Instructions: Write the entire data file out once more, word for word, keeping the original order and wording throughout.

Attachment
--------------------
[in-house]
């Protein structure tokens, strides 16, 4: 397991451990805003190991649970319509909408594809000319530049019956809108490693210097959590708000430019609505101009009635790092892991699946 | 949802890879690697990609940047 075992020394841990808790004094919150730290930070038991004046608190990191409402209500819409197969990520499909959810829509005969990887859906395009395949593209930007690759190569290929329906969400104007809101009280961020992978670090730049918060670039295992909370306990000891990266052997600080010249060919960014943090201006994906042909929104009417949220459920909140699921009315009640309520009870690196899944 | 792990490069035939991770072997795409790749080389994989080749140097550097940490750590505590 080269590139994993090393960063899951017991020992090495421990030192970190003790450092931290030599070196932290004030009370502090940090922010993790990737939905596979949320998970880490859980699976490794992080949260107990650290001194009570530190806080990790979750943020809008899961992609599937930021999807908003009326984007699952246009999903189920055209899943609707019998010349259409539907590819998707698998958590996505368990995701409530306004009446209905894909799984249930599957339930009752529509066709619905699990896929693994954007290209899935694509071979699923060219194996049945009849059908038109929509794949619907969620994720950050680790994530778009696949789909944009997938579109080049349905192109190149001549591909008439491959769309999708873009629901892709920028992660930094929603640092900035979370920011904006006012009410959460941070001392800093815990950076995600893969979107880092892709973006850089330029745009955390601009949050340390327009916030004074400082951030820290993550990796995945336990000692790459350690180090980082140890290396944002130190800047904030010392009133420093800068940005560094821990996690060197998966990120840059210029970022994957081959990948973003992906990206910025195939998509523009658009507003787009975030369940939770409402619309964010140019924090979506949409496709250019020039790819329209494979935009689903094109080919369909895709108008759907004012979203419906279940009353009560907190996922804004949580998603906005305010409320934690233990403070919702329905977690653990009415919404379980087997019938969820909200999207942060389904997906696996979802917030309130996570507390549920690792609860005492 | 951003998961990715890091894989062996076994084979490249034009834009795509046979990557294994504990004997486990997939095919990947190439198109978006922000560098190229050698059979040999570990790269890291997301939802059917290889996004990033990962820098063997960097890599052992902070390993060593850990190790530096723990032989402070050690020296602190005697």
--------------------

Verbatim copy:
[in-house]
């Protein structure tokens, strides 16, 4: 397991451990805003190991649970319509909408594809000319530049019956809108490693210097959590708000430019609505101009009635790092892991699946 | 949802890879690697990609940047 075992020394841990808790004094919150730290930070038991004046608190990191409402209500819409197969990520499909959810829509005969990887859906395009395949593209930007690759190569290929329906969400104007809101009280961020992978670090730049918060670039295992909370306990000891990266052997600080010249060919960014943090201006994906042909929104009417949220459920909140699921009315009640309520009870690196899944 | 792990490069035939991770072997795409790749080389994989080749140097550097940490750590505590 080269590139994993090393960063899951017991020992090495421990030192970190003790450092931290030599070196932290004030009370502090940090922010993790990737939905596979949320998970880490859980699976490794992080949260107990650290001194009570530190806080990790979750943020809008899961992609599937930021999807908003009326984007699952246009999903189920055209899943609707019998010349259409539907590819998707698998958590996505368990995701409530306004009446209905894909799984249930599957339930009752529509066709619905699990896929693994954007290209899935694509071979699923060219194996049945009849059908038109929509794949619907969620994720950050680790994530778009696949789909944009997938579109080049349905192109190149001549591909008439491959769309999708873009629901892709920028992660930094929603640092900035979370920011904006006012009410959460941070001392800093815990950076995600893969979107880092892709973006850089330029745009955390601009949050340390327009916030004074400082951030820290993550990796995945336990000692790459350690180090980082140890290396944002130190800047904030010392009133420093800068940005560094821990996690060197998966990120840059210029970022994957081959990948973003992906990206910025195939998509523009658009507003787009975030369940939770409402619309964010140019924090979506949409496709250019020039790819329209494979935009689903094109080919369909895709108008759907004012979203419906279940009353009560907190996922804004949580998603906005305010409320934690233990403070919702329905977690653990009415919404379980087997019938969820909200999207942060389904997906696996979802917030309130996570507390549920690792609860005492 | 951003998961990715890091894989062996076994084979490249034009834009795509046979990557294994504990004997486990997939095919990947190439198109978006922000560098190229050698059979040999570990790269890291997301939802059917290889996004990033990962820098063997960097890599052992902070390993060593850990190790530096723990032989402070050690020296602190005697």